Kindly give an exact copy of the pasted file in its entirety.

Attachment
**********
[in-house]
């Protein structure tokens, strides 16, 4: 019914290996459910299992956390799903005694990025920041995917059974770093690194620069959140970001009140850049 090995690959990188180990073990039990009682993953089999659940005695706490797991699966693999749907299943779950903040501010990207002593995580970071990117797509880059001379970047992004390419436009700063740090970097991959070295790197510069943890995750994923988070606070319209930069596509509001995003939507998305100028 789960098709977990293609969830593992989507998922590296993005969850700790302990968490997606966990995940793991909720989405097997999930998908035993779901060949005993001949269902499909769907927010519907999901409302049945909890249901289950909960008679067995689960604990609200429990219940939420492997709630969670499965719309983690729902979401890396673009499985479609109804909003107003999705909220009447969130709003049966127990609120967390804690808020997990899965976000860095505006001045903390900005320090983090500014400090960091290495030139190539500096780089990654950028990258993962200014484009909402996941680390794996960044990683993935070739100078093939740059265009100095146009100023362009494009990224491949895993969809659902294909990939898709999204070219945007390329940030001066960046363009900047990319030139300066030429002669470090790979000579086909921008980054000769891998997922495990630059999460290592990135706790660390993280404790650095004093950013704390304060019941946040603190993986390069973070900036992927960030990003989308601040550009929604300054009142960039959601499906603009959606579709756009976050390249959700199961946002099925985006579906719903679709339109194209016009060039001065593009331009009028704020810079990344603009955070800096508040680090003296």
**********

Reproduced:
[in-house]
């Protein structure tokens, strides 16, 4: 019914290996459910299992956390799903005694990025920041995917059974770093690194620069959140970001009140850049 090995690959990188180990073990039990009682993953089999659940005695706490797991699966693999749907299943779950903040501010990207002593995580970071990117797509880059001379970047992004390419436009700063740090970097991959070295790197510069943890995750994923988070606070319209930069596509509001995003939507998305100028 789960098709977990293609969830593992989507998922590296993005969850700790302990968490997606966990995940793991909720989405097997999930998908035993779901060949005993001949269902499909769907927010519907999901409302049945909890249901289950909960008679067995689960604990609200429990219940939420492997709630969670499965719309983690729902979401890396673009499985479609109804909003107003999705909220009447969130709003049966127990609120967390804690808020997990899965976000860095505006001045903390900005320090983090500014400090960091290495030139190539500096780089990654950028990258993962200014484009909402996941680390794996960044990683993935070739100078093939740059265009100095146009100023362009494009990224491949895993969809659902294909990939898709999204070219945007390329940030001066960046363009900047990319030139300066030429002669470090790979000579086909921008980054000769891998997922495990630059999460290592990135706790660390993280404790650095004093950013704390304060019941946040603190993986390069973070900036992927960030990003989308601040550009929604300054009142960039959601499906603009959606579709756009976050390249959700199961946002099925985006579906719903679709339109194209016009060039001065593009331009009028704020810079990344603009955070800096508040680090003296």